What is to be done when the “ideal” church cannot be found? In brief, first, it does not exist. That does not mean we do not strive for the biblical model, the “ideal,” but we do so knowing that we will always, until the return of Christ, live with the church of the real. And if we do not acknowledge this, and we attempt to live by and find the church of the “ideal,” we will critically destroy the church of the real. Second, it already exists. The church of the real does not catch God by surprise. Jesus has been and remains the Head of this church. And this is the church that is divinely ordained by God, in His good and wise sovereign providence, to bring Him glory and will be for our good. It will be a place where the gospel is manifested in real time in real relationships.
As life goes on, time seems to become a more precious commodity. How does one balance a desire for efficiency with a desire to honor mechanisms set in place by church leadership to “create fellowship”? This is a real challenge as a young family grows. I was convinced that live together in the body of Christ needed to occur as part of my biological family. They are not one and the same, but there is significant overlap between the two. I am not sure efficiency is the right way to look at this. I would rather see this as an attempt to live life wisely as a steward under the Lordship of Jesus Christ. Regarding the structures in place, it is necessary to attempt to provide structure for this to happen, especially in a church setting since it becomes more challenging the larger the group becomes. The manner in which one engages in these structured events of fellowship is important. Of course, it is vital that one understands both the biblical nature of the church and the biblical nature of and purpose for fellowship in the local church if one is to discern how this ought to occur. It is also important to note that in God’s divine design, under the Lordship and Headship of Jesus Christ there are leaders who are gifted (by God) and affirmed (by the congregation) to serve the local church. It is for God’s glory and our good that we submit to their leadership, as long as it is biblical (Heb. 13:17).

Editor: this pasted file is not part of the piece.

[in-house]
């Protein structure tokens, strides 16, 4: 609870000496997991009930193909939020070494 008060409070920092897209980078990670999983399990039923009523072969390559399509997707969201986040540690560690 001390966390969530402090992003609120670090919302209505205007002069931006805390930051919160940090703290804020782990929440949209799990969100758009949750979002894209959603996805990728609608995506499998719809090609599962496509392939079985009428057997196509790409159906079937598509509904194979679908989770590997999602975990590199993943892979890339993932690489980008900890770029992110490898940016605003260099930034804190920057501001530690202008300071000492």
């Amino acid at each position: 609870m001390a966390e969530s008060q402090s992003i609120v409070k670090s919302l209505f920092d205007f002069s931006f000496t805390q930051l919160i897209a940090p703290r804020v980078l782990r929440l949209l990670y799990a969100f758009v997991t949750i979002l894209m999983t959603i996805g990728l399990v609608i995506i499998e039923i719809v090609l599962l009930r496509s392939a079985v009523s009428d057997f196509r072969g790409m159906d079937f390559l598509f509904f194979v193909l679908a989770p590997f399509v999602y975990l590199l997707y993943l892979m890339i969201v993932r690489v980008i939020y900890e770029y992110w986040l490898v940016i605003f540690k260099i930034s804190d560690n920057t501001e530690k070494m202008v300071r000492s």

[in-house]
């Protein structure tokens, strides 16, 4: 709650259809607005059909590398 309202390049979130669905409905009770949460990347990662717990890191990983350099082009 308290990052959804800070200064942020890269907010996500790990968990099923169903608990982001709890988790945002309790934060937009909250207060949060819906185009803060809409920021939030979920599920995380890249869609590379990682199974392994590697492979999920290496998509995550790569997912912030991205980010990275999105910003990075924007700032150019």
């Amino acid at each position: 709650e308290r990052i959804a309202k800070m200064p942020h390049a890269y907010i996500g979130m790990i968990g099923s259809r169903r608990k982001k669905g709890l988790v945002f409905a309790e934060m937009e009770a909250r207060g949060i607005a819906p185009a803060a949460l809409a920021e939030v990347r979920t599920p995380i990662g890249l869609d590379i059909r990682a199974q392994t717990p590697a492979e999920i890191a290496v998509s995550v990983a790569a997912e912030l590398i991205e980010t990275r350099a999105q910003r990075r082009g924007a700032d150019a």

Should fellowship always incorporate the entire family or should each member of the family be seeking out fellowship on a more individual basis? I think this is not an either/or but a both/and. I also think it will likely shift and change through seasons of life. Although I served as the pastor, much of our serving was done as a family. It became part of our lives. There were also times that each of us had a time of fellowship with others, e.g. my wife’s women’s Bible study, my leadership training, the children with friends at AWANA, etc.